I used to be a massive fan of paper. Until I had to fit everything into 30kg of luggage and move 11,000 miles around the world, and end up hot desking a lot since. Since then I’ve been far more picky about what I collect when it comes to paper – am I prepared to deal with the stress of travelling with it? What happens if I lose it?
With this in mind, I was a little skeptical of Brian Suda’s love of paper. His (I hope somewhat tongue-in-cheek) checklist of how paper was better than digital was certainly skewed towards favouring paper. Still, I came around to some of his points, thanks to some key points of focus.
One was to do with with concept of mapping. This can mean location maps, but by this I actually mean the process of choosing what you’re portraying and what you’re ignoring. (Richard Ingram spoke about this topic at UX Scotland 2014). Suda’s lovely example was that of creating a business card sized calendar with the specific purpose of being a lookup what day of the week a particular date falls on.
I actually used this after the conference at a bus stop while investigating weekend train travel (damn you thetrainline for not showing a calendar picker!).
— Vicky Teinaki (@vickytnz) October 24, 2015
I was also initially sceptical of his example of getting to design an airline boarding pass for real rather than as an unsolicited submission: I’m a thorough Apple Wallet convert for its sheer practicality (compared to a horror last year of three sets of boarding passes to get from Newcastle to Auckland), even if I have to keep an eye on battery. However, I was sold on his concept of creating print-as-you-go mini-guides before the event with customised information such as particular google map directions and other widgets.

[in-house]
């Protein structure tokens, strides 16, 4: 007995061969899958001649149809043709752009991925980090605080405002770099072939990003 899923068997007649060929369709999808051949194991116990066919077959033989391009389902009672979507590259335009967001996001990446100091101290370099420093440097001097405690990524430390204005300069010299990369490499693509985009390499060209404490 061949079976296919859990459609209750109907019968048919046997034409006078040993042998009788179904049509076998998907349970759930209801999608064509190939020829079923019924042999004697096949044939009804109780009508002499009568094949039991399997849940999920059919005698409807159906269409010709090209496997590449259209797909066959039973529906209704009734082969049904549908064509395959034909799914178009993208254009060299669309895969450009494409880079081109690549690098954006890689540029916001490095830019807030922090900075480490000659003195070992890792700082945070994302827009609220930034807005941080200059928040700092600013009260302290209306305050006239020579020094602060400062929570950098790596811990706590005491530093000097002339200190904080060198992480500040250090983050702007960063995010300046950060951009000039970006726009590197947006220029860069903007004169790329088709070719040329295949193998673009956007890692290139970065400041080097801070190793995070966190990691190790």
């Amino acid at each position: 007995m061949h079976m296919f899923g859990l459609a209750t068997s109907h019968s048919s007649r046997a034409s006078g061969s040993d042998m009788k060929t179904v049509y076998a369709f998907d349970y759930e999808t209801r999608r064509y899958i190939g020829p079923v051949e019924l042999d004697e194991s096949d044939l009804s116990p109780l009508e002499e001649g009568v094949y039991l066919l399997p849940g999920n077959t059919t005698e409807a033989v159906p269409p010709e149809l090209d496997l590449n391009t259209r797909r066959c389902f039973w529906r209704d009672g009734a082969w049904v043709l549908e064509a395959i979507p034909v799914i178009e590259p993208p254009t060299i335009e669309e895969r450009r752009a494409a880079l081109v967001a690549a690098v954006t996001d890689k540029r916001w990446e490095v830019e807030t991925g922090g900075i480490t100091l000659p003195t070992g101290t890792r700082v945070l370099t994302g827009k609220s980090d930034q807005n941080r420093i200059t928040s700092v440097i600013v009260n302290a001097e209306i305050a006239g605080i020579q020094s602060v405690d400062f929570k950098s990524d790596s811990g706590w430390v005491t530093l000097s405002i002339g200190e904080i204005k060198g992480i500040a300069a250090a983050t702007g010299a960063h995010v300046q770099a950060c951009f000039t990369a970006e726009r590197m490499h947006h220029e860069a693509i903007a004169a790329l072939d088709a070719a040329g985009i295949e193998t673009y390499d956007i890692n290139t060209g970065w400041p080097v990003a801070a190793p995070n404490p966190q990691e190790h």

This can easily be done with the tool Pocketmod.
Still, I wonder if my concern about the idea of converting analogue to paper, as cool as it sounds, is still with some grounding (for now at least). It was telling that his commercial examples kept getting prepended with the statement “this is no longer running”. Little Printer. The daily paper. At least Hello Lamppost is still going. That said, this could well be a matter of time and finding a niche.
Still, the best joke of the event is from twitter:
— devolute (@devolute) October 23, 2015